Our tech world is largely shaped by the Rogers Curve. This bell curve describes the market adoption of new technology and is formally called the Innovation Adoption Lifecycle.
This model describes how innovations are gradually embraced by a market, one segment at a time, until they become widely adopted.
This model was modified by Geoffrey Moore when he identified a gap between the Early Adopters and the Early Majority. He called this gap a ‘chasm’ and identified that crossing the chasm was the greatest challenge facing the introduction of new technologies or innovations. It has become known as Moore’s Chasm.
The same is true for the adoption of new cultural paradigms. Jami's challenge was finding a way to cross the chasm in her school in order to create a Paradigm Shift.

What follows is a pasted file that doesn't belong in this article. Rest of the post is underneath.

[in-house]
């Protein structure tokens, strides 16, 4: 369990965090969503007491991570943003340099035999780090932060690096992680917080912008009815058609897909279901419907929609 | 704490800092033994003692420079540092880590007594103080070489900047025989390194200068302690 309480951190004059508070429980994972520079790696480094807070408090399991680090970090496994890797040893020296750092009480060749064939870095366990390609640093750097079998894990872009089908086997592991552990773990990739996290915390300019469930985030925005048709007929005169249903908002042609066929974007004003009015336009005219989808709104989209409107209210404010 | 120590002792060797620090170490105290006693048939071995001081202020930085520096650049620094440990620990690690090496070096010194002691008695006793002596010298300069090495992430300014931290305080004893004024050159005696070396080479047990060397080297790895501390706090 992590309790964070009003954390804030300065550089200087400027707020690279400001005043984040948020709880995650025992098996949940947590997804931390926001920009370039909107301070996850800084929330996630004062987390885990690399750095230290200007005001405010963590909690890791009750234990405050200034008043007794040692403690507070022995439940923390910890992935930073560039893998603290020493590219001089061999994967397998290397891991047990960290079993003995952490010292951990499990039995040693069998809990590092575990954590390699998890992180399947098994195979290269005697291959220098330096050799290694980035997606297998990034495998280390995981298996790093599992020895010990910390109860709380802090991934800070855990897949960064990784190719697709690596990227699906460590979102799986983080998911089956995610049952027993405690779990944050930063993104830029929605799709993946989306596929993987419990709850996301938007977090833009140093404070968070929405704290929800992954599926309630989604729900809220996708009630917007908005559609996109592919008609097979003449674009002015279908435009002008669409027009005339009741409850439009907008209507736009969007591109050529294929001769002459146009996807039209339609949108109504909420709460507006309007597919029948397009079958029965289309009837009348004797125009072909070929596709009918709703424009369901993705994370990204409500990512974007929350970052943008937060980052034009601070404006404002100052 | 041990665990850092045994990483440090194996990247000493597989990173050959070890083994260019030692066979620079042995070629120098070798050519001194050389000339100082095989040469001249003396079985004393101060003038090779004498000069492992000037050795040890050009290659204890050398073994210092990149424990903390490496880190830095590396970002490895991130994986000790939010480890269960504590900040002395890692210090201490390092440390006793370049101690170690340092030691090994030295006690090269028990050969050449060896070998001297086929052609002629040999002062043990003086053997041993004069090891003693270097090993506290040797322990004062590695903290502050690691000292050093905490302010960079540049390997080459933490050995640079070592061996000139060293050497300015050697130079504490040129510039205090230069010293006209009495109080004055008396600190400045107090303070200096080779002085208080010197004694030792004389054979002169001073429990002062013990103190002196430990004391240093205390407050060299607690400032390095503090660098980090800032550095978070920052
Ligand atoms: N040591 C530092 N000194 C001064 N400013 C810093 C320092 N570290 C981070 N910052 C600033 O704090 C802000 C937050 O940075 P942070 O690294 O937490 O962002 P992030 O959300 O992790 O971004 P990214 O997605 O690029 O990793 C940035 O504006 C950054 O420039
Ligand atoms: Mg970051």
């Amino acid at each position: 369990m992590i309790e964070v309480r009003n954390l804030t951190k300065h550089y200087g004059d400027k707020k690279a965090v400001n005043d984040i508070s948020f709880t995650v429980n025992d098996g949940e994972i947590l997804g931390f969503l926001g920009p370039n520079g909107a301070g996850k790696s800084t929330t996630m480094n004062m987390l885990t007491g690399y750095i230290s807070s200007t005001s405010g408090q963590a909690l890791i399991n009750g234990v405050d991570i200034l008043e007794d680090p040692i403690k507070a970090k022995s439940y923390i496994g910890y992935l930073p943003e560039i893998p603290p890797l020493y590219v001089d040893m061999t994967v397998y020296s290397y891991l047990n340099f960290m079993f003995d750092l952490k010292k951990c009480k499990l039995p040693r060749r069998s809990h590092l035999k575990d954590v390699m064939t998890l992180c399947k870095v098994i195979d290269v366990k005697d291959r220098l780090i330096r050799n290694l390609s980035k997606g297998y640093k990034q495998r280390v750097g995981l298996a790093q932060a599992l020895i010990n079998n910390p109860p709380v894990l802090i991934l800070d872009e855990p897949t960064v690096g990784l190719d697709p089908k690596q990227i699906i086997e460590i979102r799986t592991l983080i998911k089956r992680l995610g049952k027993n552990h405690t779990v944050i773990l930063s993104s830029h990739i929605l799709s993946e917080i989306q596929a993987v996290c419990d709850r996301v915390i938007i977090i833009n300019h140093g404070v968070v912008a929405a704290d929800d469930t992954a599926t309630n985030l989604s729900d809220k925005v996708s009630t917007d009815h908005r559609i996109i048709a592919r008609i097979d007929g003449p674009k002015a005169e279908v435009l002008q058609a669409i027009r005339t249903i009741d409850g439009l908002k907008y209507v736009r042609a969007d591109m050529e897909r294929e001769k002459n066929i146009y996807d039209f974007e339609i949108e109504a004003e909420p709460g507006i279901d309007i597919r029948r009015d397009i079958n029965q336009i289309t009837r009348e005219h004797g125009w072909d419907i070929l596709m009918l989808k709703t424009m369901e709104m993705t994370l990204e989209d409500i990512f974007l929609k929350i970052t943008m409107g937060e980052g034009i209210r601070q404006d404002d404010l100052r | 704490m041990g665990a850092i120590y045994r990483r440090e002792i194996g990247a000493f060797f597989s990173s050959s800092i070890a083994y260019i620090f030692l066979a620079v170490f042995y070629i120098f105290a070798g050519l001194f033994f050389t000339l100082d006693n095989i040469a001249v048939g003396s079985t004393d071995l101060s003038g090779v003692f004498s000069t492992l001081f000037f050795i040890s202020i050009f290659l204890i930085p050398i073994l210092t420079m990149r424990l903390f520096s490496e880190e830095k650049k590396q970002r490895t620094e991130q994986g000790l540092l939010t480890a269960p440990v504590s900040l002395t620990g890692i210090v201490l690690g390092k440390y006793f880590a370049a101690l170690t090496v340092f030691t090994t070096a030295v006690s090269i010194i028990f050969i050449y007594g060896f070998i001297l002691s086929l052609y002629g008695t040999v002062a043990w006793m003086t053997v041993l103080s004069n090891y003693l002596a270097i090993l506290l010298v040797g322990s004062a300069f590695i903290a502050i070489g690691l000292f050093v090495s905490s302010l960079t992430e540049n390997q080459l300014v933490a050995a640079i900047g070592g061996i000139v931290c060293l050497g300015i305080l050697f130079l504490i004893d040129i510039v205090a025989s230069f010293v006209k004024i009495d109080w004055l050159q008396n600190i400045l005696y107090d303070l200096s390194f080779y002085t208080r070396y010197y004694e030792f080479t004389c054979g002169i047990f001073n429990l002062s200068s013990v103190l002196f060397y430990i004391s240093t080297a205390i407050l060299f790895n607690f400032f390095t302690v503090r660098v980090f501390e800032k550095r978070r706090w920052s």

She identified a couple of teachers who were Innovators and then developed a handful of Early Adopters. She knew that, to cross the chasm, she would depend on the bridge built by those teachers.
Wide adoption happens once an innovation is embraced by the Early Majority. Unlike the Early Adopters, they are more cautious; they don’t believe a pitch. But they will watch others. If they see real value obtained by those whom they can identify with, they will be willing to adopt.
Jami began to carve out time for her Innovators and Early Adopters teachers to share their learning with each other. By doing that, she was strengthening the practices and encouraging them to keep experimenting.
She then began to provide opportunities for those teachers to share what they were learning with other teachers. She also created events for all of the teachers to come together on design challenges to further experience the joyfulness of this learning. She was creating opportunities for teachers to become curious.
Learning begins with Curiosity. Jami was not mandating change, she was creating a culture that encouraged it.
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